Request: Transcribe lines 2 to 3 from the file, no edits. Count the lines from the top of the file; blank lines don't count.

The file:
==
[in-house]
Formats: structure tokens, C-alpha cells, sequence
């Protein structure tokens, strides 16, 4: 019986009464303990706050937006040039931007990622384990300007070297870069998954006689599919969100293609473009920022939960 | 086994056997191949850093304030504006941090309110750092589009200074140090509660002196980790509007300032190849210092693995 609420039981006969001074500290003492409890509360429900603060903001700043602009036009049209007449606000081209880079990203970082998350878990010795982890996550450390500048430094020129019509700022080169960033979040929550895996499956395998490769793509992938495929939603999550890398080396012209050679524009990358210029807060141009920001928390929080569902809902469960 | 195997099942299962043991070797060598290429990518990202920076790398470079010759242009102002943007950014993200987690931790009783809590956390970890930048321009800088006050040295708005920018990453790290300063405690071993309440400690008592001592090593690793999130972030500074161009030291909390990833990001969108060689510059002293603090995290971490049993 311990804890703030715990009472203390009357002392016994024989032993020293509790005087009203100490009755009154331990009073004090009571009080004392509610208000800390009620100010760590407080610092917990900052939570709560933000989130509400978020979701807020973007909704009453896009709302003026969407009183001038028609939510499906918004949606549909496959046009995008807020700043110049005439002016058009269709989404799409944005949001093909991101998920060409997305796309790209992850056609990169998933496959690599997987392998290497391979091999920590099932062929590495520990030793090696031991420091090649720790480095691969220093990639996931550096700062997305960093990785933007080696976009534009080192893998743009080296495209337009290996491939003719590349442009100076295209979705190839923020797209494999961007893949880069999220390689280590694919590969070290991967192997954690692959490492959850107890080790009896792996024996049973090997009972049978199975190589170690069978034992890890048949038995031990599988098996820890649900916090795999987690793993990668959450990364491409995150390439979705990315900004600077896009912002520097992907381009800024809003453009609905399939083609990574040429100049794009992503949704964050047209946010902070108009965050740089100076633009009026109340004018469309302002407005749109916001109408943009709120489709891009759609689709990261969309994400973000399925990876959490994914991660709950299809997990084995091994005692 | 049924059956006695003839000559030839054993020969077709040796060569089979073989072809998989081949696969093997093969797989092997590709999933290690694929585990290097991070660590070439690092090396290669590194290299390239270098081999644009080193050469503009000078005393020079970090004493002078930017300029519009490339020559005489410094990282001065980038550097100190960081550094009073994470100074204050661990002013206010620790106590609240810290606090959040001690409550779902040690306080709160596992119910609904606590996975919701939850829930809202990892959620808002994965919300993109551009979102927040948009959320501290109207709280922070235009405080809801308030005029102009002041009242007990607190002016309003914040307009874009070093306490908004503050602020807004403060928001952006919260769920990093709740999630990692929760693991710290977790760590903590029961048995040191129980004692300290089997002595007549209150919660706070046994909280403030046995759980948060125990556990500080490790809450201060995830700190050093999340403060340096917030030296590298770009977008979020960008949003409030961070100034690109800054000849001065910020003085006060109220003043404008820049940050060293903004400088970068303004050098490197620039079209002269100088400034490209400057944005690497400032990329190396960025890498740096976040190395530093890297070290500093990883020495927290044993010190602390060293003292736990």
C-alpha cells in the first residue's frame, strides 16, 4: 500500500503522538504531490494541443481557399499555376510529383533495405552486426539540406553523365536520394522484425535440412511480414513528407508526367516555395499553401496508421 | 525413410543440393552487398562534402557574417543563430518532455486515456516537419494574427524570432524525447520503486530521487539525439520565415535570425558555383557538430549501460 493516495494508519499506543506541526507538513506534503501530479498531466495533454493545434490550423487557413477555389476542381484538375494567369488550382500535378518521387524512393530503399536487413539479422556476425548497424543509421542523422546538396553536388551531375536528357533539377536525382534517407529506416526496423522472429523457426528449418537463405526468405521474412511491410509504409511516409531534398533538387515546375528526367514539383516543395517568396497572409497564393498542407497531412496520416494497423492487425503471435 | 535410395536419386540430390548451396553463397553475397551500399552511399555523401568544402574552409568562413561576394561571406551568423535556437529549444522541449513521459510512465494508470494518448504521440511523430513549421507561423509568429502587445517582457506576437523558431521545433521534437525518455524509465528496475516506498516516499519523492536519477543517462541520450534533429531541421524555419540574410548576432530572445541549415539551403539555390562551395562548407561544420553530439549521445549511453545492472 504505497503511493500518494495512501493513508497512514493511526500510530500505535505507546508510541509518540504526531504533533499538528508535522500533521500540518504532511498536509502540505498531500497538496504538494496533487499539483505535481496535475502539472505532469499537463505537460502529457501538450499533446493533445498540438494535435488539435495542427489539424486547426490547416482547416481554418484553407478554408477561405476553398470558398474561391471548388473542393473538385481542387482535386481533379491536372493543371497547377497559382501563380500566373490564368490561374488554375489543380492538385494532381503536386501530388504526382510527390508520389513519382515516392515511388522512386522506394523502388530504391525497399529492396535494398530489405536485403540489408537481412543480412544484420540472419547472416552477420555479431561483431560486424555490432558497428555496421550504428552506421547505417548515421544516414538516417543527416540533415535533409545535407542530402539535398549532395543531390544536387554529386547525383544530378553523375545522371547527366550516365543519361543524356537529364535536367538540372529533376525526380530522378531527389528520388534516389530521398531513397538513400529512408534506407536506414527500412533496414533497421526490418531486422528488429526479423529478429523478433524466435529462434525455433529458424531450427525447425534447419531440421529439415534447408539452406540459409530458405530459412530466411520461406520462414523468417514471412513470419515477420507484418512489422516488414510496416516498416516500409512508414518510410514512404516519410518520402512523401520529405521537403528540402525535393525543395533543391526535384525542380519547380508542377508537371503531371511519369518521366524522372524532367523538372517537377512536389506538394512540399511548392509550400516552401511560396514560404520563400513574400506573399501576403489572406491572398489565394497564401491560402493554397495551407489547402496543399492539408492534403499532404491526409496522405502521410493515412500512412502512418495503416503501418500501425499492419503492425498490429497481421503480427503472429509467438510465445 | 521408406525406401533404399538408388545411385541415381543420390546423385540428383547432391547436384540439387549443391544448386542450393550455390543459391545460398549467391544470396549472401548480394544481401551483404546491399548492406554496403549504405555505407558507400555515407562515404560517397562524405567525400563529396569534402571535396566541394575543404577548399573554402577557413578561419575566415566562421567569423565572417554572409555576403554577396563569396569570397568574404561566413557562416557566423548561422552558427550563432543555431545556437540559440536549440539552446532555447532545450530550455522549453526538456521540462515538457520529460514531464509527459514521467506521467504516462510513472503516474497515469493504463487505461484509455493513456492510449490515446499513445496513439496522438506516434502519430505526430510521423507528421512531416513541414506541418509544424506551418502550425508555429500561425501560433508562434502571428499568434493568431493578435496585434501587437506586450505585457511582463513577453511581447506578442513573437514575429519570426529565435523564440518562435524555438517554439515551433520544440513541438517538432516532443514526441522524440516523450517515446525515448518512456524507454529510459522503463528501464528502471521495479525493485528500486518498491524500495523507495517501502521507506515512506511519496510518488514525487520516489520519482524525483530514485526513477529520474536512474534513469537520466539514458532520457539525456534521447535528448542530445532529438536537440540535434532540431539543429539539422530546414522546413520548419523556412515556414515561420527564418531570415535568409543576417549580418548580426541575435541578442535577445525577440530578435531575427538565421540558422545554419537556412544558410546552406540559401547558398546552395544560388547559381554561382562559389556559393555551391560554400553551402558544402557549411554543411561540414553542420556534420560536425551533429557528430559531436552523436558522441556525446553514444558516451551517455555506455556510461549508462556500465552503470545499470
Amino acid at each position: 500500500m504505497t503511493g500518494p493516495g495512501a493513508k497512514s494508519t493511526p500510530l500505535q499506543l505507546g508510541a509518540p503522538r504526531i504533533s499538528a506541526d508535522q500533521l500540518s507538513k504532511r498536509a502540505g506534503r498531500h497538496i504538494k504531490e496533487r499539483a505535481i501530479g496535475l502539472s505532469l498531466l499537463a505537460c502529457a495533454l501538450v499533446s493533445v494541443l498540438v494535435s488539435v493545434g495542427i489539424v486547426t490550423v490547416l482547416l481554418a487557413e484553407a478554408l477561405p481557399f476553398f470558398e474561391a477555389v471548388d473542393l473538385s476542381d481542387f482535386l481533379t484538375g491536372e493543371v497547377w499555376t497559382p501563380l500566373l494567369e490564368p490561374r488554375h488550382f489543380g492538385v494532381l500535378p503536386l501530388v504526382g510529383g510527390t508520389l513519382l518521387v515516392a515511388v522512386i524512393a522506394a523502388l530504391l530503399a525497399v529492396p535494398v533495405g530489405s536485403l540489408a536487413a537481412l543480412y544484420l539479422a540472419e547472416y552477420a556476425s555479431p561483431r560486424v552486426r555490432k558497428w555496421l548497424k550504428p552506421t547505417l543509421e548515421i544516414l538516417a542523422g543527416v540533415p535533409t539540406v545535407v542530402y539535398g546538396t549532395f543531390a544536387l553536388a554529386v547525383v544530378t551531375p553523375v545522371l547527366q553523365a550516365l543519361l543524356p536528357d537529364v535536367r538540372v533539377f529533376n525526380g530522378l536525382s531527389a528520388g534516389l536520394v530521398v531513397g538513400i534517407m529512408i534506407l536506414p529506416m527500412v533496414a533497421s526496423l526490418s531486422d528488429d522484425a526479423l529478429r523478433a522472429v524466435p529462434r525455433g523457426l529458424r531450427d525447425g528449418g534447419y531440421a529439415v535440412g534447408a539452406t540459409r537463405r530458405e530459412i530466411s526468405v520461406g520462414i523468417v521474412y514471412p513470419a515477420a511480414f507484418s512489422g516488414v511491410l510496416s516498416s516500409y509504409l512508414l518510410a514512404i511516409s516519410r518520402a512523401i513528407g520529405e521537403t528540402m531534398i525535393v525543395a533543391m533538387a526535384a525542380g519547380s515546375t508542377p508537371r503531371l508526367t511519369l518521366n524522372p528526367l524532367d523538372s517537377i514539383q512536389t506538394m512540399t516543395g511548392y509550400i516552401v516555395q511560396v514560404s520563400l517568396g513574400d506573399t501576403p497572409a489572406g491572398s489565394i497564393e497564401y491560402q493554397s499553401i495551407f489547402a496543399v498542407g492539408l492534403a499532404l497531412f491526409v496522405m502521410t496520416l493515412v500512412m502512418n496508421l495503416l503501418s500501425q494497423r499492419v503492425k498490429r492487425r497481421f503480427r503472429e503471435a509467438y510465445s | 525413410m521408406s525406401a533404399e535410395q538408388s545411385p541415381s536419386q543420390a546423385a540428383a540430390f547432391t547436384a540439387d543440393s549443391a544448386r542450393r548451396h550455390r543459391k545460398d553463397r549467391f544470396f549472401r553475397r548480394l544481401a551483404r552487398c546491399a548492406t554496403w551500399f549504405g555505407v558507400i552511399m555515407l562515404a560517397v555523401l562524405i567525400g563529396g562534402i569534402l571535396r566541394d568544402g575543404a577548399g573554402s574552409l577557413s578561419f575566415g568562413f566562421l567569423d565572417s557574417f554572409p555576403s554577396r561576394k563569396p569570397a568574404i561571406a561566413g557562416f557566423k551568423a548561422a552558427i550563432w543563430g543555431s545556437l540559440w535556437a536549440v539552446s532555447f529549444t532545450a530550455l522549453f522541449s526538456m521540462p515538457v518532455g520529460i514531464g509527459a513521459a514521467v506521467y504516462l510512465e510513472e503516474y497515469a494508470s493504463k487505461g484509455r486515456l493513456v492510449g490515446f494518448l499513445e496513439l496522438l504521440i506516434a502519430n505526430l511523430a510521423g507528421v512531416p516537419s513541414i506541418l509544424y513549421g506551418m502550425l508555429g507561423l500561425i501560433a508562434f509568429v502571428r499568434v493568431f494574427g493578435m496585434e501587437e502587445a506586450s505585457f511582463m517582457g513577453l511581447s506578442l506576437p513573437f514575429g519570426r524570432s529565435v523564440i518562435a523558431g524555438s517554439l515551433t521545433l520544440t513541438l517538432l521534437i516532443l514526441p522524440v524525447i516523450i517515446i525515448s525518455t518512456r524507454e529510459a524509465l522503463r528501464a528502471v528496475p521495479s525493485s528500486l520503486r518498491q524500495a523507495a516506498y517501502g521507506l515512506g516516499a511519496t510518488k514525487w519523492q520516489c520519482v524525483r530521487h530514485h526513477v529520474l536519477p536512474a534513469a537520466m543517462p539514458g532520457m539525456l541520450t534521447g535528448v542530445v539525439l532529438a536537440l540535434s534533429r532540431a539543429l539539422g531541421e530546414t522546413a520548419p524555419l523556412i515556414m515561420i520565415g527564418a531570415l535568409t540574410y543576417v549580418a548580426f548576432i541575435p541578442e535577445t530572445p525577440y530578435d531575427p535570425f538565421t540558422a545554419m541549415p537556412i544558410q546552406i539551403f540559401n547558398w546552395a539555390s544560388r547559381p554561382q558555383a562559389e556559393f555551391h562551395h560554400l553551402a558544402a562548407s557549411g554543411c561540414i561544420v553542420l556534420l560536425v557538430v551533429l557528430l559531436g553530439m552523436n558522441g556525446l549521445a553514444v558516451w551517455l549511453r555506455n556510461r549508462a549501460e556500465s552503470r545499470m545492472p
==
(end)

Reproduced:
Formats: structure tokens, C-alpha cells, sequence
């Protein structure tokens, strides 16, 4: 019986009464303990706050937006040039931007990622384990300007070297870069998954006689599919969100293609473009920022939960 | 086994056997191949850093304030504006941090309110750092589009200074140090509660002196980790509007300032190849210092693995 609420039981006969001074500290003492409890509360429900603060903001700043602009036009049209007449606000081209880079990203970082998350878990010795982890996550450390500048430094020129019509700022080169960033979040929550895996499956395998490769793509992938495929939603999550890398080396012209050679524009990358210029807060141009920001928390929080569902809902469960 | 195997099942299962043991070797060598290429990518990202920076790398470079010759242009102002943007950014993200987690931790009783809590956390970890930048321009800088006050040295708005920018990453790290300063405690071993309440400690008592001592090593690793999130972030500074161009030291909390990833990001969108060689510059002293603090995290971490049993 311990804890703030715990009472203390009357002392016994024989032993020293509790005087009203100490009755009154331990009073004090009571009080004392509610208000800390009620100010760590407080610092917990900052939570709560933000989130509400978020979701807020973007909704009453896009709302003026969407009183001038028609939510499906918004949606549909496959046009995008807020700043110049005439002016058009269709989404799409944005949001093909991101998920060409997305796309790209992850056609990169998933496959690599997987392998290497391979091999920590099932062929590495520990030793090696031991420091090649720790480095691969220093990639996931550096700062997305960093990785933007080696976009534009080192893998743009080296495209337009290996491939003719590349442009100076295209979705190839923020797209494999961007893949880069999220390689280590694919590969070290991967192997954690692959490492959850107890080790009896792996024996049973090997009972049978199975190589170690069978034992890890048949038995031990599988098996820890649900916090795999987690793993990668959450990364491409995150390439979705990315900004600077896009912002520097992907381009800024809003453009609905399939083609990574040429100049794009992503949704964050047209946010902070108009965050740089100076633009009026109340004018469309302002407005749109916001109408943009709120489709891009759609689709990261969309994400973000399925990876959490994914991660709950299809997990084995091994005692 | 049924059956006695003839000559030839054993020969077709040796060569089979073989072809998989081949696969093997093969797989092997590709999933290690694929585990290097991070660590070439690092090396290669590194290299390239270098081999644009080193050469503009000078005393020079970090004493002078930017300029519009490339020559005489410094990282001065980038550097100190960081550094009073994470100074204050661990002013206010620790106590609240810290606090959040001690409550779902040690306080709160596992119910609904606590996975919701939850829930809202990892959620808002994965919300993109551009979102927040948009959320501290109207709280922070235009405080809801308030005029102009002041009242007990607190002016309003914040307009874009070093306490908004503050602020807004403060928001952006919260769920990093709740999630990692929760693991710290977790760590903590029961048995040191129980004692300290089997002595007549209150919660706070046994909280403030046995759980948060125990556990500080490790809450201060995830700190050093999340403060340096917030030296590298770009977008979020960008949003409030961070100034690109800054000849001065910020003085006060109220003043404008820049940050060293903004400088970068303004050098490197620039079209002269100088400034490209400057944005690497400032990329190396960025890498740096976040190395530093890297070290500093990883020495927290044993010190602390060293003292736990």